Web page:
informations for patients
  • What are clinical trials?

    Many pediatric diseases are still lacking of suitable therapies in terms of safety and efficacy.
    Clinical trials allow us to test whether a treatment works and whether it is safe.
    Clinical trial is defined as any research on human subjects intended to discover or verify the clinical effects of one or more drugs or non-drug related therapeutic procedures (such as surgery, radiation therapy, or medical device) also assessing and studying adverse reactions. In the case of experimental drugs, clinical trials study the mechanism of action, absorption, distribution, metabolism and elimination of the drug to make sure it is suitable for children.

  • Why take part in a clinical trial in pediatrics?

    Children have the right to receive suitable cures, which are effective and safe. The efficacy and safety of a treatment can only be established after quality clinical trials, designed and performed on the population that will use it. More than half of the drugs commonly used in children (and 80% in neonatal age) have only undergone studies in adults, and the results derived have been adapted for their use in pediatrics (the so-called off-label use). Infants, children and adolescents have specific physiological features, which can make the drug ineffective or even toxic if not properly designed for these age groups.

    Children are vulnerable individuals, and their parents or legal guardians must decide their participation in the interest and the wellbeing of their child. It is also important to listen and respect the willingness of the child.
    Families, who decide to involve their child in a trial, contribute to the development of research, have an active role in the health of their child and can have access to cures before everyone and to therapies not commercially available yet.
    One reason that drives parents to enter into a clinical trial is also to help other families who deal with similar situations. Today, our children have a better quality of life and are protected from many diseases once lethal, because of parents in the past have made the decision to allow their children to participate in a clinical trial.

  • Why perform clinical trials in all age groups?

    The child is not a "small adult" but has a body in continuous and progressive evolution.
    A few months infant is different from a teenager.
    Clinical trials also help to identify the most suitable cures for each age group.

  • The pediatric clinical research today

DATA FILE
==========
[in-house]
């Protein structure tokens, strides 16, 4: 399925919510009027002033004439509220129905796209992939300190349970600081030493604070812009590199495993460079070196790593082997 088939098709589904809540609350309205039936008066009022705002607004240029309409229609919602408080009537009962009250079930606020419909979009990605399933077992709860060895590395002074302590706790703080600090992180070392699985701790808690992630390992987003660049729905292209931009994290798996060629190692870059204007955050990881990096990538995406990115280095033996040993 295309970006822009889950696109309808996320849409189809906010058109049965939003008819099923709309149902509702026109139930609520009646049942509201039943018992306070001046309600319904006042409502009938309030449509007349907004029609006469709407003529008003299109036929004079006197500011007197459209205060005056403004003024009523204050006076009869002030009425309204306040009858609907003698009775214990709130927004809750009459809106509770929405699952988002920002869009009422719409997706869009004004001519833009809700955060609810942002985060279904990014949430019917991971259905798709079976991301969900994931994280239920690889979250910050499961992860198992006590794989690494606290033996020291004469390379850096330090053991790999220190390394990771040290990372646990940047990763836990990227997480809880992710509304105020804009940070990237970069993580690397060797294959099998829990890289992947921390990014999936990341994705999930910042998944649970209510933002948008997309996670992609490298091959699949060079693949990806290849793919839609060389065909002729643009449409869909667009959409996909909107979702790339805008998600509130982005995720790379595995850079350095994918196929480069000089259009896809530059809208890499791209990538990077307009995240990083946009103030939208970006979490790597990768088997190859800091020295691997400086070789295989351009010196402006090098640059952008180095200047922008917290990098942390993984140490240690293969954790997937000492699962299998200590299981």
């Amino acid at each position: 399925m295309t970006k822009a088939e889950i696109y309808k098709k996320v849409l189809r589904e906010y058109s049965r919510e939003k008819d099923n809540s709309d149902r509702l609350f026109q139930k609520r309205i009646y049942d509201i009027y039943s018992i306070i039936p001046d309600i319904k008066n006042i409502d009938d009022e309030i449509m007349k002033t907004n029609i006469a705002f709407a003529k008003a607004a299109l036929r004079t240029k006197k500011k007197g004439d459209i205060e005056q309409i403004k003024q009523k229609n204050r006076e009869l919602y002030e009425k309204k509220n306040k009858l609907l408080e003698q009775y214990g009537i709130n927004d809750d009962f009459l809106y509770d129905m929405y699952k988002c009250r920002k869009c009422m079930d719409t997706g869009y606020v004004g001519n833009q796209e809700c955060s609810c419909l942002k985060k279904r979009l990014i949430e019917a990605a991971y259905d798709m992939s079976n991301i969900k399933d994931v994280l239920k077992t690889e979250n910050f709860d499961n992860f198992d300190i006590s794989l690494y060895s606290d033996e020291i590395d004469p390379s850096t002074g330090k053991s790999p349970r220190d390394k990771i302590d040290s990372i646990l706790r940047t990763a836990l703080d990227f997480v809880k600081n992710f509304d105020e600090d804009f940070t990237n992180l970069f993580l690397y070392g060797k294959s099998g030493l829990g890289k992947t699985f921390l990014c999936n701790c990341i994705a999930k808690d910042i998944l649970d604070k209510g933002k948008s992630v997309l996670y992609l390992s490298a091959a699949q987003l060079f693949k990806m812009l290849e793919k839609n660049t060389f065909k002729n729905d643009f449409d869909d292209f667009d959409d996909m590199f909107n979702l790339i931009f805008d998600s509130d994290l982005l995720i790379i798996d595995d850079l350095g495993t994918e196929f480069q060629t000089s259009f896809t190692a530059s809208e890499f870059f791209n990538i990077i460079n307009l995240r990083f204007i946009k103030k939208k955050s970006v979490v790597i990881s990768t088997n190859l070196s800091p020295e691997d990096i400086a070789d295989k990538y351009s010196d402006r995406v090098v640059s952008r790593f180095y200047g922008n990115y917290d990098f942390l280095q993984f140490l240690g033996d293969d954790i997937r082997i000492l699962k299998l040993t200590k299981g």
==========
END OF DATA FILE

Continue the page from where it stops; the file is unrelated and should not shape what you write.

The overall number of pediatric trials has been increasing since 2007, until of about 350 per year, distributed in various therapeutic areas.

  • When does an investigational drug become available for a pediatric trial?

    Before participating in a clinical trial, several studies have been performed on the investigational drug, i.e. in animals, healthy volunteers and adults.
    Trials are divided into phases; each phase assesses different aspects:

    Phase I: evaluates safety, dosage and possible side effects on a small number of patients (20-80 people). This phase studies very serious diseases or those that have no other treatment options.
    Phase II: phase II trials evaluate how the drug works, its effectiveness and how to improve its safety. This phase includes a greater number of patients (100-300).
    Phase III: involves a large number of patients (1000-3000) to confirm that the drug is effective, and collect all the information on the side effects for its launch on the market.
    Phase IV: this phase is the so-called "post-marketing" it takes place after the launch of the drug on the market in order to monitor its safety.

  • What benefits will your son/daughter receive from participation in a clinical trial?

    Research in pediatrics can only be performed if patients have direct benefits from it. The interest of the patient must always prevail over the interests of science and society. Pain, discomfort, fear and any other expected risk must be minimized, and the patient can be withdrawn from the study at any time and other options on the available therapies will be provided.
    An independent Ethics Committee / Institutional Review Board always assesses the benefits and risks of a trial; the committee is composed of a group of experts, including physicians, statisticians, chemists, experts in bioethics, theologians, nurses.

  • What happens during a clinical trial?

    If the doctor who visits your son/daughter will consider helpful his/her participation in a clinical trial, he will give you an informed consent. This document describes the purpose of the study, its procedures, risks and benefits. The participation of your son/daughter in a clinical trial is bound to the acceptance of the informed consent. You will have time to decide, discuss it with your primary care pediatrician if you want to, and the doctor of the Hospital will answer all of your questions. If you accept, you will be called for visits on a regular basis and the trial team will make sure that your son/daughter takes the medication according to the instructions; the team will check parameters and tests (such as ECG, blood samples, etc.) and it will make sure that there are no side effects.
    You can decide to withdraw your son/daughter from a trial at any time by informing the staff or the doctor. If you wish, your son/daughter will continue to be cured by the Hospital for standard treatments.
    In any case, you are promptly informed about the administered therapies and procedures used during a clinical trial to make you aware and participate in the healthcare of your child.

  • Do you want to know the ongoing trials?

    For the experiments in progress at the Center Trial, see "Clinical studies".

    For the experiments in progress at the Department of Onco-Hematology, contact number 06.6859.3697 and see "Studies cynical" therapeutic area Onco-Hematology.

Top